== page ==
Maps are an invaluable tool that literally "chart" the change in village life. The main maps are here derived from the National Library of Scotland digitisation project. Links are for access only. See their rules restricting using them for any any commercial purpose. Click on a map image to drill through to web page where you can search, zoom and print.
If you have maps, plans, or diagrams that we could add to our resources> Please get in touch if you are happy for us to borrow them and digitise them.
Peter Burdetts Map 1777
Burdett gives us a quantum leap in the mapping of Cheshire. For the first time, the county is accurately drawn and we see depicted turnpike roads, minor roads, canals, heaths and commons, and sources of industry and power.
Greenwoods 1819 Map of Cheshire -zoom in on Lymm
Greenwood had the great advantage of being able to obtain trigonometrical data from the Board of Ordnance. The four sheets of Greenwood’s Cheshire map show more detail than those of Burdett and are noted for the quality of their design and engraving.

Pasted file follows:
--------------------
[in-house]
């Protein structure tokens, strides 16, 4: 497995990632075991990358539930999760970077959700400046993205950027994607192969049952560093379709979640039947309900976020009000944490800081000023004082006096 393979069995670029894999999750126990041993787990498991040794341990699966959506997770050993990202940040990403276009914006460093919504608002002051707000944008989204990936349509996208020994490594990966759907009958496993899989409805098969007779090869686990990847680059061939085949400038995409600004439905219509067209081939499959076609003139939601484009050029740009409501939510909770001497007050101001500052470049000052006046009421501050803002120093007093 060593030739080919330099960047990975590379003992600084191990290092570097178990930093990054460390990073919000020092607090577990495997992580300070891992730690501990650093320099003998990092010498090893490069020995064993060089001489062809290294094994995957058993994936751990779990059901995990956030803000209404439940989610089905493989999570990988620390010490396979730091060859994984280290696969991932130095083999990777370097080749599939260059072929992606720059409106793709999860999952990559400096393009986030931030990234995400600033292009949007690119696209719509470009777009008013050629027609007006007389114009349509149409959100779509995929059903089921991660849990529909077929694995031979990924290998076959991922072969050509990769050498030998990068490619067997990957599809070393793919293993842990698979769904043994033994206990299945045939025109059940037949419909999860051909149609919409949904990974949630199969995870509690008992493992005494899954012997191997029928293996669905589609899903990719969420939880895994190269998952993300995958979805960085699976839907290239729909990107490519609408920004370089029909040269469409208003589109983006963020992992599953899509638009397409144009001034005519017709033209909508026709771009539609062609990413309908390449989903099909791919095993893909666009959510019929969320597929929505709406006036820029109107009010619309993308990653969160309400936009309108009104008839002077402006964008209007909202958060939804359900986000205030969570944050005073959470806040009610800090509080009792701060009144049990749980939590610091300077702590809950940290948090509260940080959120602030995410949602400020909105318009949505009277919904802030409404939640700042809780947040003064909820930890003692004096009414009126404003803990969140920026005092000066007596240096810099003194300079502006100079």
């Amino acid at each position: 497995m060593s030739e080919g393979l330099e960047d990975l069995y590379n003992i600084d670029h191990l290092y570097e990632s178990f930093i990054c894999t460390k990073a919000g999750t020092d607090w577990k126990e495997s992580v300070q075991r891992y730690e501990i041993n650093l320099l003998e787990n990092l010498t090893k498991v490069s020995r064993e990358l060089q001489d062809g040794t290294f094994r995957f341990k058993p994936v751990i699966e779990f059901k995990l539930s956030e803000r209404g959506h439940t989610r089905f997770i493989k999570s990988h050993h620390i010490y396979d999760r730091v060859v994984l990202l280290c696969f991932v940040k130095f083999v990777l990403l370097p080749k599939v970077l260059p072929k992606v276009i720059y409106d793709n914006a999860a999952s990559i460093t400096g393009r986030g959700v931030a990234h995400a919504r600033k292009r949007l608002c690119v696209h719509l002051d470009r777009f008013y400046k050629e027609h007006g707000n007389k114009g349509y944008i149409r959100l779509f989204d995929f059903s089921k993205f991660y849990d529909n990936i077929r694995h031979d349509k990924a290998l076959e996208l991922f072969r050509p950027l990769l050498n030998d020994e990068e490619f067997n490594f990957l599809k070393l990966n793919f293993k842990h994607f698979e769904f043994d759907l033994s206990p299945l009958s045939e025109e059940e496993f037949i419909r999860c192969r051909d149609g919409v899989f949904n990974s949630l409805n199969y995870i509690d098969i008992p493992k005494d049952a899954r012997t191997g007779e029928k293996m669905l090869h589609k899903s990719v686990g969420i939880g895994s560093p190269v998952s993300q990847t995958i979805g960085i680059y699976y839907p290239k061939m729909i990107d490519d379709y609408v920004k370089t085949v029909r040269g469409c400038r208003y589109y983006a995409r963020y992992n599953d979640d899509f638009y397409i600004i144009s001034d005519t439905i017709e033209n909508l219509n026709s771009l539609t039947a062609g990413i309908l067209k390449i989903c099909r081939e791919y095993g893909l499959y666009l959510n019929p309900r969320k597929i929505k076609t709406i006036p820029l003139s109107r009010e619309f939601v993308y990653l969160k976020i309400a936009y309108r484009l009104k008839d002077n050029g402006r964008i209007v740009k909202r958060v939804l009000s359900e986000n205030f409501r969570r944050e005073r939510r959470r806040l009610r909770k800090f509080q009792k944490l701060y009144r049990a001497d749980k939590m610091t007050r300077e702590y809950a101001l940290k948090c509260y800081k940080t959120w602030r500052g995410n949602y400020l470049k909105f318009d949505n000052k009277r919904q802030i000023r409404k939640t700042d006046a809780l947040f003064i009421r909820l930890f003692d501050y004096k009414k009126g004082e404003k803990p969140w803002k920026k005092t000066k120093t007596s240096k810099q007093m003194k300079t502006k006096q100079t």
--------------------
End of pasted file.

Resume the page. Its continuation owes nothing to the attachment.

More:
Lymm Tithe Map 1837
Together with the information recorded in tithe apportionments, they are a unique record of land ownership, occupancy and use in Cheshire alomst 200 years ago. . Download the full maps below -west and east. The spreadsheet details the woners and occupants of every numbered plot.
Cheshire XVII (includes: High Legh; Lymm.) Surveyed: 1873 to 1876. Published: 1882. Maps home > OS Six-inch England and Wales
View: Lancashire CXVI.3
Surveyed: 1873 to 1892, Published: 1896
Includes Statham, Ship Canal and Statham Brick works
View : Cheshire XVII.6 (includes: Lymm; Woolston)Revised: 1897Published: 1898
View : Cheshire XVII.6 (includes: Rush Green, Oughtrington )Revised: 1897Published: 1898
View: Cheshire XVII.NW (includes: Grappenhall; Lymm; Rixton with Glazebrook; Woolston.)Revised: 1905 to 1908 Published: 1911
View :Cheshire XVII.6 (includes: Lymm; Woolston)
Revised: 1937 Published 1938